Wood mulch, whether wood chips or wood bark, is made from many kinds of trees, but primarily pine and cypress. More often than not, bark mulches are made from pine trees. Some mixed-mulch types are just labelled "hardwood."
Parts of the Tree
Wood chip mulch is taken from the wood beneath the bark. Often, these chips are from young, farm-raised trees, or chopped-up leftover pieces from a lumber yard. Bark mulch is just that: mulch created from the bark of the tree. This, too, is often obtained from lumber yards or woodworking facilities, where the bark must be shaved away from the wood before the wood is worked.
Bark mulch tends to be darker and full of large, flat sections of rough wood, or nugget-shaped sections. Wood chip mulch may contain various sizes of wood chips accompanied by pieces of bark or even leaves, and it varies in colour depending on the tree from which it was taken: from blond to reddish to light brown.
Properties as Mulch
Bark mulch floats away in heavy rain, but doesn't decompose rapidly. The North Carolina State University Extension notes that bark mulch tends to be used more for soil conditioner, while the nuggets are used as mulch. Wood chip mulch varies so much in composition that it may last quite a while or may need seasonal refreshing. It doesn't float away as easily as bark, and may even form a mat.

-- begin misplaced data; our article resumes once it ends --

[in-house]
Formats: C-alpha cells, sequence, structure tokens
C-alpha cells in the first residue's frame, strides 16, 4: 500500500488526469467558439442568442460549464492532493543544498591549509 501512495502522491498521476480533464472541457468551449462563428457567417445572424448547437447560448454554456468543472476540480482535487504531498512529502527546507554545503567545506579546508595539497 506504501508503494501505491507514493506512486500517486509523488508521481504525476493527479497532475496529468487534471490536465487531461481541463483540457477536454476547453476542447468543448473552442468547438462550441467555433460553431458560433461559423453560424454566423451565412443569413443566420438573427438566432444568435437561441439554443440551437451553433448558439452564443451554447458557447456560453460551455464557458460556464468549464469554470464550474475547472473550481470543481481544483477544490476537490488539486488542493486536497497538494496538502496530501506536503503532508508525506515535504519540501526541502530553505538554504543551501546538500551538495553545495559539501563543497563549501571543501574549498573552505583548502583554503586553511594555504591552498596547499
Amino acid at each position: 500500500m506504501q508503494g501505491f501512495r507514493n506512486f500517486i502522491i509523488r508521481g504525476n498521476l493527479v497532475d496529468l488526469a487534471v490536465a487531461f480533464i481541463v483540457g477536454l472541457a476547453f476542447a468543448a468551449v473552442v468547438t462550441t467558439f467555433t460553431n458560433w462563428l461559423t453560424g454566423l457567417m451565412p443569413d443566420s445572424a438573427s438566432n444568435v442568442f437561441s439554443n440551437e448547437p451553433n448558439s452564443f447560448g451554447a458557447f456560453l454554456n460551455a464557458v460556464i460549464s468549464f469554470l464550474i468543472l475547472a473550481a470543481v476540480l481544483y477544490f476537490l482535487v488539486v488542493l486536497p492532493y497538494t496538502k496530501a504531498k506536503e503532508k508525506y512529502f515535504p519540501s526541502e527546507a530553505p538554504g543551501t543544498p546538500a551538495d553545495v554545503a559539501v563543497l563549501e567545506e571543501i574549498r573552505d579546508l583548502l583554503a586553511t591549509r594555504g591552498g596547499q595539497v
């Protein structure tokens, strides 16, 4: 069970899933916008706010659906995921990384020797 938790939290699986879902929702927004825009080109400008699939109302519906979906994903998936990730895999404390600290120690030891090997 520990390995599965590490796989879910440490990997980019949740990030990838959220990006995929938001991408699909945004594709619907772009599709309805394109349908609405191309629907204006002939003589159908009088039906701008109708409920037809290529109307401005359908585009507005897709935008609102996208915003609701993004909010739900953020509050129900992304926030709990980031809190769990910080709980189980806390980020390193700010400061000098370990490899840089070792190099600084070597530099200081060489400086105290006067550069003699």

Greenhouse gardens or other areas where there's no threat of the mulch washing away benefit most from pine bark. Wood chip mulches vary greatly, and should be selected based on their source (some mulches are not harvested ecologically), the environmental conditions of the garden, and the aesthetic they provide to the garden as a whole.